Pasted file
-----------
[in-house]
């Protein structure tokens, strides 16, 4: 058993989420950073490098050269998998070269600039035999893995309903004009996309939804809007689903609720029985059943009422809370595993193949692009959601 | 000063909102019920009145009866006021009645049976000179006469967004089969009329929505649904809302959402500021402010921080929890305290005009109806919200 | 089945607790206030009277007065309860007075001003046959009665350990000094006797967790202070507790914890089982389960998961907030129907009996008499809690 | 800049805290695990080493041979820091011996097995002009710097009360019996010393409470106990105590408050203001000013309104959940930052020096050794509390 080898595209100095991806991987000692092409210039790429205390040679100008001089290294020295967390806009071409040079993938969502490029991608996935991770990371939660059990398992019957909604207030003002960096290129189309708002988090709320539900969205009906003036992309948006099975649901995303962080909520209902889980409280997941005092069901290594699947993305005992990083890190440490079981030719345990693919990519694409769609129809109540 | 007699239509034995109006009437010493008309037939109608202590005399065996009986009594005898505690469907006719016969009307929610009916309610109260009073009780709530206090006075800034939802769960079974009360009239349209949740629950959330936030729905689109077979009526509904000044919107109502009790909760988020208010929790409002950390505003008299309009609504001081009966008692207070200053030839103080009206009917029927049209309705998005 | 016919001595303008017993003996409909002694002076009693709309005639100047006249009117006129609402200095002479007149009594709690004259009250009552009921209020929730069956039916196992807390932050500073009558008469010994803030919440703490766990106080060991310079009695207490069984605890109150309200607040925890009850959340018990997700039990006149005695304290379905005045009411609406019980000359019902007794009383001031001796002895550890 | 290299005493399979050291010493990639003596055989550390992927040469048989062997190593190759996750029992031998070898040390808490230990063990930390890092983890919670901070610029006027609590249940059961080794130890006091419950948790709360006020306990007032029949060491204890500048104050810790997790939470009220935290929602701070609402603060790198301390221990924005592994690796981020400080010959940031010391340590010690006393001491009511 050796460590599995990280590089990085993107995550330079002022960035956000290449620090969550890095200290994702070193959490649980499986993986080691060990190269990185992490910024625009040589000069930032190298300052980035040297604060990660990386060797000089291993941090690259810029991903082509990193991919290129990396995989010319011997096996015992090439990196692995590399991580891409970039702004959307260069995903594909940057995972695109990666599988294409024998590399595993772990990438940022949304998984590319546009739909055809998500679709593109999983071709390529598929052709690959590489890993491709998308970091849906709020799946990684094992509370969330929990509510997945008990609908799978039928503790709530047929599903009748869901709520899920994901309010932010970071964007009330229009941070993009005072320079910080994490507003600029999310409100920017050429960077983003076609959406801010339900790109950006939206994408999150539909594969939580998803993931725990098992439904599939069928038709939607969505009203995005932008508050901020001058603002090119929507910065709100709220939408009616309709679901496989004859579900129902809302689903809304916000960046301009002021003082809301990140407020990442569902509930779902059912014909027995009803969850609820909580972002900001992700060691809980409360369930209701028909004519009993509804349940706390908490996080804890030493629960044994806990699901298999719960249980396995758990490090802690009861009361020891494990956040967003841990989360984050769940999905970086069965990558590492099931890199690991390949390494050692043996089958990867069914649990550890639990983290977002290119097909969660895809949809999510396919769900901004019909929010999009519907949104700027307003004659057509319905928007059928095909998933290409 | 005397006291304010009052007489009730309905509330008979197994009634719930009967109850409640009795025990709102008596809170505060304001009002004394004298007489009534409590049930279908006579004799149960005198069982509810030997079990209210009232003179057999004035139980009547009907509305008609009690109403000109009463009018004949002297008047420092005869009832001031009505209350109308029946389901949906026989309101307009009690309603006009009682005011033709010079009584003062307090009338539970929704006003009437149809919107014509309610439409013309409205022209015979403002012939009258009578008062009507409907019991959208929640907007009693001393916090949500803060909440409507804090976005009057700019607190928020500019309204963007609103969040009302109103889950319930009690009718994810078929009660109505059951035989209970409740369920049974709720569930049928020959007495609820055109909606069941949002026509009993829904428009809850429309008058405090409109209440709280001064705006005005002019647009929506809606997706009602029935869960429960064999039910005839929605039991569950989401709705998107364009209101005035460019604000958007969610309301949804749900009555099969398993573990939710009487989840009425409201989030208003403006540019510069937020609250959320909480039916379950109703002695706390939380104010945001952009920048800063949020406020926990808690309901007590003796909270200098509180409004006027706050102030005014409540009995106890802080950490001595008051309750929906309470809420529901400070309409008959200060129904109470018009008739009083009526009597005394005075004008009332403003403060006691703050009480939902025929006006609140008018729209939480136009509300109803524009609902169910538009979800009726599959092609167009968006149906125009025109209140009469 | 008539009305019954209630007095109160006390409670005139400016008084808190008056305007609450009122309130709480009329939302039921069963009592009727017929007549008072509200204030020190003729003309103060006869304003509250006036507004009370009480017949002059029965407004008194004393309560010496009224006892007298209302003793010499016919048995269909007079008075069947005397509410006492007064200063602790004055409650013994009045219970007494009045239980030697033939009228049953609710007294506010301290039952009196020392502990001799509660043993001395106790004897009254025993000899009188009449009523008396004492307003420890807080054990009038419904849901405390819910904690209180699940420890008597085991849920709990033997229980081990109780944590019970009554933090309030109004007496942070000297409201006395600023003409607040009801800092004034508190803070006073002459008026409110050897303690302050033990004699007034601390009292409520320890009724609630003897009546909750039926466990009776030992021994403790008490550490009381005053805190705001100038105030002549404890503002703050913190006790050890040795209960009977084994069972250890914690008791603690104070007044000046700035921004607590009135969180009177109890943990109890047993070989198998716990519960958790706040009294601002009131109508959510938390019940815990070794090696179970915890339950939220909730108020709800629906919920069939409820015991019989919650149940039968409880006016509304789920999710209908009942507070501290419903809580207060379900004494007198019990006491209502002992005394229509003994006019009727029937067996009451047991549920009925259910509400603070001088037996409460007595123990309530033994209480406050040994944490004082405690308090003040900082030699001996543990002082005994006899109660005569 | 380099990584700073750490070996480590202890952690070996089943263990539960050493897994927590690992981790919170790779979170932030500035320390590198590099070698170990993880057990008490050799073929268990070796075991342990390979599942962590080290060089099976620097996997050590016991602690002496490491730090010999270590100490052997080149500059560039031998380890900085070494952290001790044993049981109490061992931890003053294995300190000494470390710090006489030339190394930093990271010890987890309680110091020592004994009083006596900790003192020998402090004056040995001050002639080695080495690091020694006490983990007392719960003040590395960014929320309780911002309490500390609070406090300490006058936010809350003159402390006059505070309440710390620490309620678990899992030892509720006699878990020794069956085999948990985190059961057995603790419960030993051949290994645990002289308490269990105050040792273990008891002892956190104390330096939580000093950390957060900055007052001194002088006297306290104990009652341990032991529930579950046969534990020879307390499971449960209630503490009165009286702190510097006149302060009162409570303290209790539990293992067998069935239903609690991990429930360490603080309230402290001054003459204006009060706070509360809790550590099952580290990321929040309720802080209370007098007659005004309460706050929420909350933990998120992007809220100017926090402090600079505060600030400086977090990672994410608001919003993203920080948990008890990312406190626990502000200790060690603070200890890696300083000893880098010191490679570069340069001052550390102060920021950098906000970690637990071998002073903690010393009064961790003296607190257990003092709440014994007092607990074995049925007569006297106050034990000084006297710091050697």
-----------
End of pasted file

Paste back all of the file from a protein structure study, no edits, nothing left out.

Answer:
[in-house]
């Protein structure tokens, strides 16, 4: 058993989420950073490098050269998998070269600039035999893995309903004009996309939804809007689903609720029985059943009422809370595993193949692009959601 | 000063909102019920009145009866006021009645049976000179006469967004089969009329929505649904809302959402500021402010921080929890305290005009109806919200 | 089945607790206030009277007065309860007075001003046959009665350990000094006797967790202070507790914890089982389960998961907030129907009996008499809690 | 800049805290695990080493041979820091011996097995002009710097009360019996010393409470106990105590408050203001000013309104959940930052020096050794509390 080898595209100095991806991987000692092409210039790429205390040679100008001089290294020295967390806009071409040079993938969502490029991608996935991770990371939660059990398992019957909604207030003002960096290129189309708002988090709320539900969205009906003036992309948006099975649901995303962080909520209902889980409280997941005092069901290594699947993305005992990083890190440490079981030719345990693919990519694409769609129809109540 | 007699239509034995109006009437010493008309037939109608202590005399065996009986009594005898505690469907006719016969009307929610009916309610109260009073009780709530206090006075800034939802769960079974009360009239349209949740629950959330936030729905689109077979009526509904000044919107109502009790909760988020208010929790409002950390505003008299309009609504001081009966008692207070200053030839103080009206009917029927049209309705998005 | 016919001595303008017993003996409909002694002076009693709309005639100047006249009117006129609402200095002479007149009594709690004259009250009552009921209020929730069956039916196992807390932050500073009558008469010994803030919440703490766990106080060991310079009695207490069984605890109150309200607040925890009850959340018990997700039990006149005695304290379905005045009411609406019980000359019902007794009383001031001796002895550890 | 290299005493399979050291010493990639003596055989550390992927040469048989062997190593190759996750029992031998070898040390808490230990063990930390890092983890919670901070610029006027609590249940059961080794130890006091419950948790709360006020306990007032029949060491204890500048104050810790997790939470009220935290929602701070609402603060790198301390221990924005592994690796981020400080010959940031010391340590010690006393001491009511 050796460590599995990280590089990085993107995550330079002022960035956000290449620090969550890095200290994702070193959490649980499986993986080691060990190269990185992490910024625009040589000069930032190298300052980035040297604060990660990386060797000089291993941090690259810029991903082509990193991919290129990396995989010319011997096996015992090439990196692995590399991580891409970039702004959307260069995903594909940057995972695109990666599988294409024998590399595993772990990438940022949304998984590319546009739909055809998500679709593109999983071709390529598929052709690959590489890993491709998308970091849906709020799946990684094992509370969330929990509510997945008990609908799978039928503790709530047929599903009748869901709520899920994901309010932010970071964007009330229009941070993009005072320079910080994490507003600029999310409100920017050429960077983003076609959406801010339900790109950006939206994408999150539909594969939580998803993931725990098992439904599939069928038709939607969505009203995005932008508050901020001058603002090119929507910065709100709220939408009616309709679901496989004859579900129902809302689903809304916000960046301009002021003082809301990140407020990442569902509930779902059912014909027995009803969850609820909580972002900001992700060691809980409360369930209701028909004519009993509804349940706390908490996080804890030493629960044994806990699901298999719960249980396995758990490090802690009861009361020891494990956040967003841990989360984050769940999905970086069965990558590492099931890199690991390949390494050692043996089958990867069914649990550890639990983290977002290119097909969660895809949809999510396919769900901004019909929010999009519907949104700027307003004659057509319905928007059928095909998933290409 | 005397006291304010009052007489009730309905509330008979197994009634719930009967109850409640009795025990709102008596809170505060304001009002004394004298007489009534409590049930279908006579004799149960005198069982509810030997079990209210009232003179057999004035139980009547009907509305008609009690109403000109009463009018004949002297008047420092005869009832001031009505209350109308029946389901949906026989309101307009009690309603006009009682005011033709010079009584003062307090009338539970929704006003009437149809919107014509309610439409013309409205022209015979403002012939009258009578008062009507409907019991959208929640907007009693001393916090949500803060909440409507804090976005009057700019607190928020500019309204963007609103969040009302109103889950319930009690009718994810078929009660109505059951035989209970409740369920049974709720569930049928020959007495609820055109909606069941949002026509009993829904428009809850429309008058405090409109209440709280001064705006005005002019647009929506809606997706009602029935869960429960064999039910005839929605039991569950989401709705998107364009209101005035460019604000958007969610309301949804749900009555099969398993573990939710009487989840009425409201989030208003403006540019510069937020609250959320909480039916379950109703002695706390939380104010945001952009920048800063949020406020926990808690309901007590003796909270200098509180409004006027706050102030005014409540009995106890802080950490001595008051309750929906309470809420529901400070309409008959200060129904109470018009008739009083009526009597005394005075004008009332403003403060006691703050009480939902025929006006609140008018729209939480136009509300109803524009609902169910538009979800009726599959092609167009968006149906125009025109209140009469 | 008539009305019954209630007095109160006390409670005139400016008084808190008056305007609450009122309130709480009329939302039921069963009592009727017929007549008072509200204030020190003729003309103060006869304003509250006036507004009370009480017949002059029965407004008194004393309560010496009224006892007298209302003793010499016919048995269909007079008075069947005397509410006492007064200063602790004055409650013994009045219970007494009045239980030697033939009228049953609710007294506010301290039952009196020392502990001799509660043993001395106790004897009254025993000899009188009449009523008396004492307003420890807080054990009038419904849901405390819910904690209180699940420890008597085991849920709990033997229980081990109780944590019970009554933090309030109004007496942070000297409201006395600023003409607040009801800092004034508190803070006073002459008026409110050897303690302050033990004699007034601390009292409520320890009724609630003897009546909750039926466990009776030992021994403790008490550490009381005053805190705001100038105030002549404890503002703050913190006790050890040795209960009977084994069972250890914690008791603690104070007044000046700035921004607590009135969180009177109890943990109890047993070989198998716990519960958790706040009294601002009131109508959510938390019940815990070794090696179970915890339950939220909730108020709800629906919920069939409820015991019989919650149940039968409880006016509304789920999710209908009942507070501290419903809580207060379900004494007198019990006491209502002992005394229509003994006019009727029937067996009451047991549920009925259910509400603070001088037996409460007595123990309530033994209480406050040994944490004082405690308090003040900082030699001996543990002082005994006899109660005569 | 380099990584700073750490070996480590202890952690070996089943263990539960050493897994927590690992981790919170790779979170932030500035320390590198590099070698170990993880057990008490050799073929268990070796075991342990390979599942962590080290060089099976620097996997050590016991602690002496490491730090010999270590100490052997080149500059560039031998380890900085070494952290001790044993049981109490061992931890003053294995300190000494470390710090006489030339190394930093990271010890987890309680110091020592004994009083006596900790003192020998402090004056040995001050002639080695080495690091020694006490983990007392719960003040590395960014929320309780911002309490500390609070406090300490006058936010809350003159402390006059505070309440710390620490309620678990899992030892509720006699878990020794069956085999948990985190059961057995603790419960030993051949290994645990002289308490269990105050040792273990008891002892956190104390330096939580000093950390957060900055007052001194002088006297306290104990009652341990032991529930579950046969534990020879307390499971449960209630503490009165009286702190510097006149302060009162409570303290209790539990293992067998069935239903609690991990429930360490603080309230402290001054003459204006009060706070509360809790550590099952580290990321929040309720802080209370007098007659005004309460706050929420909350933990998120992007809220100017926090402090600079505060600030400086977090990672994410608001919003993203920080948990008890990312406190626990502000200790060690603070200890890696300083000893880098010191490679570069340069001052550390102060920021950098906000970690637990071998002073903690010393009064961790003296607190257990003092709440014994007092607990074995049925007569006297106050034990000084006297710091050697």